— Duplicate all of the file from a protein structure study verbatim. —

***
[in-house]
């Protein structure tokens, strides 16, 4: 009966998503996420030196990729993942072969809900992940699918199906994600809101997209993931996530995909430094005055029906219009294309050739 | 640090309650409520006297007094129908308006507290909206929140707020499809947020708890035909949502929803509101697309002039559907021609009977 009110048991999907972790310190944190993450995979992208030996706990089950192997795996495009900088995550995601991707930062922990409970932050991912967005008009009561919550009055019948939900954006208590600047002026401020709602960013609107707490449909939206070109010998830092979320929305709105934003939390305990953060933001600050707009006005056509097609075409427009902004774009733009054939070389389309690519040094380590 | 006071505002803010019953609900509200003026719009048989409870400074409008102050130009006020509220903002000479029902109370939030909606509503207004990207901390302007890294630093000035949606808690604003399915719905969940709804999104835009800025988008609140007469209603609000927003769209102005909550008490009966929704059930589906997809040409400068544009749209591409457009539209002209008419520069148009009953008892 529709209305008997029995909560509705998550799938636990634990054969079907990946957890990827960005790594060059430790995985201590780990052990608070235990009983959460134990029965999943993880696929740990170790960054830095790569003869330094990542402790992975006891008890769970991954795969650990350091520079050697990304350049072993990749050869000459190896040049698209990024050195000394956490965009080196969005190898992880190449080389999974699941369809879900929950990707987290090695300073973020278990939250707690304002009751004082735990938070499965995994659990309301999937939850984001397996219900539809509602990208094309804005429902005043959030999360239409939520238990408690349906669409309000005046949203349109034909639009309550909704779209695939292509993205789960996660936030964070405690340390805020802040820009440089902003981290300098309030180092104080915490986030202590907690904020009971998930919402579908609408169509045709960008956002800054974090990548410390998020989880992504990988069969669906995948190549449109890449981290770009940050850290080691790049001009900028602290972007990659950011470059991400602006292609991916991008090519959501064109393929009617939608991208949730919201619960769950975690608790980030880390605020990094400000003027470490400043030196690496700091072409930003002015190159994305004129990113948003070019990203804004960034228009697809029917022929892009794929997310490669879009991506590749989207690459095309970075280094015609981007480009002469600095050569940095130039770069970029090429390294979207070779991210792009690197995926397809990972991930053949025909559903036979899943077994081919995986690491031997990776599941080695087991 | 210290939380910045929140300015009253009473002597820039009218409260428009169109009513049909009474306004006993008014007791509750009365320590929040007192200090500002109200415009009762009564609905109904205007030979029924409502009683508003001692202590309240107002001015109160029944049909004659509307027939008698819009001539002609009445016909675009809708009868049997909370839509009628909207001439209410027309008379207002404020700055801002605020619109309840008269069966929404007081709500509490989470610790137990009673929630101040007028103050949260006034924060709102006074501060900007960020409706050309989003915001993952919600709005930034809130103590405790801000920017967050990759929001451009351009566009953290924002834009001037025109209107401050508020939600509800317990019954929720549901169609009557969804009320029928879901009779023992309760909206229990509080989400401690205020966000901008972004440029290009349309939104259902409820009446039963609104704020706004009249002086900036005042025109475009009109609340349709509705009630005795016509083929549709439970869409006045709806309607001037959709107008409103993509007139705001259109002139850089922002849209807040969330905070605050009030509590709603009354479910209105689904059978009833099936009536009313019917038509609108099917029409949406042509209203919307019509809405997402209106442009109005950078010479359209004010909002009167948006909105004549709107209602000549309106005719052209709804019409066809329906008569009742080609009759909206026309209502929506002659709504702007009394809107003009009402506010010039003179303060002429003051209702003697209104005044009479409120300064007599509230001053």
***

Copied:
[in-house]
């Protein structure tokens, strides 16, 4: 009966998503996420030196990729993942072969809900992940699918199906994600809101997209993931996530995909430094005055029906219009294309050739 | 640090309650409520006297007094129908308006507290909206929140707020499809947020708890035909949502929803509101697309002039559907021609009977 009110048991999907972790310190944190993450995979992208030996706990089950192997795996495009900088995550995601991707930062922990409970932050991912967005008009009561919550009055019948939900954006208590600047002026401020709602960013609107707490449909939206070109010998830092979320929305709105934003939390305990953060933001600050707009006005056509097609075409427009902004774009733009054939070389389309690519040094380590 | 006071505002803010019953609900509200003026719009048989409870400074409008102050130009006020509220903002000479029902109370939030909606509503207004990207901390302007890294630093000035949606808690604003399915719905969940709804999104835009800025988008609140007469209603609000927003769209102005909550008490009966929704059930589906997809040409400068544009749209591409457009539209002209008419520069148009009953008892 529709209305008997029995909560509705998550799938636990634990054969079907990946957890990827960005790594060059430790995985201590780990052990608070235990009983959460134990029965999943993880696929740990170790960054830095790569003869330094990542402790992975006891008890769970991954795969650990350091520079050697990304350049072993990749050869000459190896040049698209990024050195000394956490965009080196969005190898992880190449080389999974699941369809879900929950990707987290090695300073973020278990939250707690304002009751004082735990938070499965995994659990309301999937939850984001397996219900539809509602990208094309804005429902005043959030999360239409939520238990408690349906669409309000005046949203349109034909639009309550909704779209695939292509993205789960996660936030964070405690340390805020802040820009440089902003981290300098309030180092104080915490986030202590907690904020009971998930919402579908609408169509045709960008956002800054974090990548410390998020989880992504990988069969669906995948190549449109890449981290770009940050850290080691790049001009900028602290972007990659950011470059991400602006292609991916991008090519959501064109393929009617939608991208949730919201619960769950975690608790980030880390605020990094400000003027470490400043030196690496700091072409930003002015190159994305004129990113948003070019990203804004960034228009697809029917022929892009794929997310490669879009991506590749989207690459095309970075280094015609981007480009002469600095050569940095130039770069970029090429390294979207070779991210792009690197995926397809990972991930053949025909559903036979899943077994081919995986690491031997990776599941080695087991 | 210290939380910045929140300015009253009473002597820039009218409260428009169109009513049909009474306004006993008014007791509750009365320590929040007192200090500002109200415009009762009564609905109904205007030979029924409502009683508003001692202590309240107002001015109160029944049909004659509307027939008698819009001539002609009445016909675009809708009868049997909370839509009628909207001439209410027309008379207002404020700055801002605020619109309840008269069966929404007081709500509490989470610790137990009673929630101040007028103050949260006034924060709102006074501060900007960020409706050309989003915001993952919600709005930034809130103590405790801000920017967050990759929001451009351009566009953290924002834009001037025109209107401050508020939600509800317990019954929720549901169609009557969804009320029928879901009779023992309760909206229990509080989400401690205020966000901008972004440029290009349309939104259902409820009446039963609104704020706004009249002086900036005042025109475009009109609340349709509705009630005795016509083929549709439970869409006045709806309607001037959709107008409103993509007139705001259109002139850089922002849209807040969330905070605050009030509590709603009354479910209105689904059978009833099936009536009313019917038509609108099917029409949406042509209203919307019509809405997402209106442009109005950078010479359209004010909002009167948006909105004549709107209602000549309106005719052209709804019409066809329906008569009742080609009759909206026309209502929506002659709504702007009394809107003009009402506010010039003179303060002429003051209702003697209104005044009479409120300064007599509230001053």